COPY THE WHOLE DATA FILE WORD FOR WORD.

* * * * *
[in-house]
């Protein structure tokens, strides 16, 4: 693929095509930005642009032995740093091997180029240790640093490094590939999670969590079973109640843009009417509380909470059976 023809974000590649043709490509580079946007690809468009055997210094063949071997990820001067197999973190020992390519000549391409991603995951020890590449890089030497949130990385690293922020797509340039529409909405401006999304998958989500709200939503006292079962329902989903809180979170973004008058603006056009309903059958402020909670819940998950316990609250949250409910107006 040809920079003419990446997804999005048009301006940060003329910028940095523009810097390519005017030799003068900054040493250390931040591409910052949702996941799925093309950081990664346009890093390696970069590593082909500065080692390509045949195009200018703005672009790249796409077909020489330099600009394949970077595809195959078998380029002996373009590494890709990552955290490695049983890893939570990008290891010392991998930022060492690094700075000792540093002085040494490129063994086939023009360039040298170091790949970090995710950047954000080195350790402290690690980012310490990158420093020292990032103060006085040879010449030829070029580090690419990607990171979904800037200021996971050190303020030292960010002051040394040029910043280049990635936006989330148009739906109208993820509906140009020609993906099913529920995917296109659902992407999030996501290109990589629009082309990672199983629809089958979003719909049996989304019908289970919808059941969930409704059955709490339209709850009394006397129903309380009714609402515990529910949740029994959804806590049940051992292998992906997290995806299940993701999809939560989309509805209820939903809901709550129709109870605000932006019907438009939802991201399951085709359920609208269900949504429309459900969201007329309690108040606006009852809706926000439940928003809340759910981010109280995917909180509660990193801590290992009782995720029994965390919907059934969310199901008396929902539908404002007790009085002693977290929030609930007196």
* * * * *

[in-house]
């Protein structure tokens, strides 16, 4: 693929095509930005642009032995740093091997180029240790640093490094590939999670969590079973109640843009009417509380909470059976 023809974000590649043709490509580079946007690809468009055997210094063949071997990820001067197999973190020992390519000549391409991603995951020890590449890089030497949130990385690293922020797509340039529409909405401006999304998958989500709200939503006292079962329902989903809180979170973004008058603006056009309903059958402020909670819940998950316990609250949250409910107006 040809920079003419990446997804999005048009301006940060003329910028940095523009810097390519005017030799003068900054040493250390931040591409910052949702996941799925093309950081990664346009890093390696970069590593082909500065080692390509045949195009200018703005672009790249796409077909020489330099600009394949970077595809195959078998380029002996373009590494890709990552955290490695049983890893939570990008290891010392991998930022060492690094700075000792540093002085040494490129063994086939023009360039040298170091790949970090995710950047954000080195350790402290690690980012310490990158420093020292990032103060006085040879010449030829070029580090690419990607990171979904800037200021996971050190303020030292960010002051040394040029910043280049990635936006989330148009739906109208993820509906140009020609993906099913529920995917296109659902992407999030996501290109990589629009082309990672199983629809089958979003719909049996989304019908289970919808059941969930409704059955709490339209709850009394006397129903309380009714609402515990529910949740029994959804806590049940051992292998992906997290995806299940993701999809939560989309509805209820939903809901709550129709109870605000932006019907438009939802991201399951085709359920609208269900949504429309459900969201007329309690108040606006009852809706926000439940928003809340759910981010109280995917909180509660990193801590290992009782995720029994965390919907059934969310199901008396929902539908404002007790009085002693977290929030609930007196």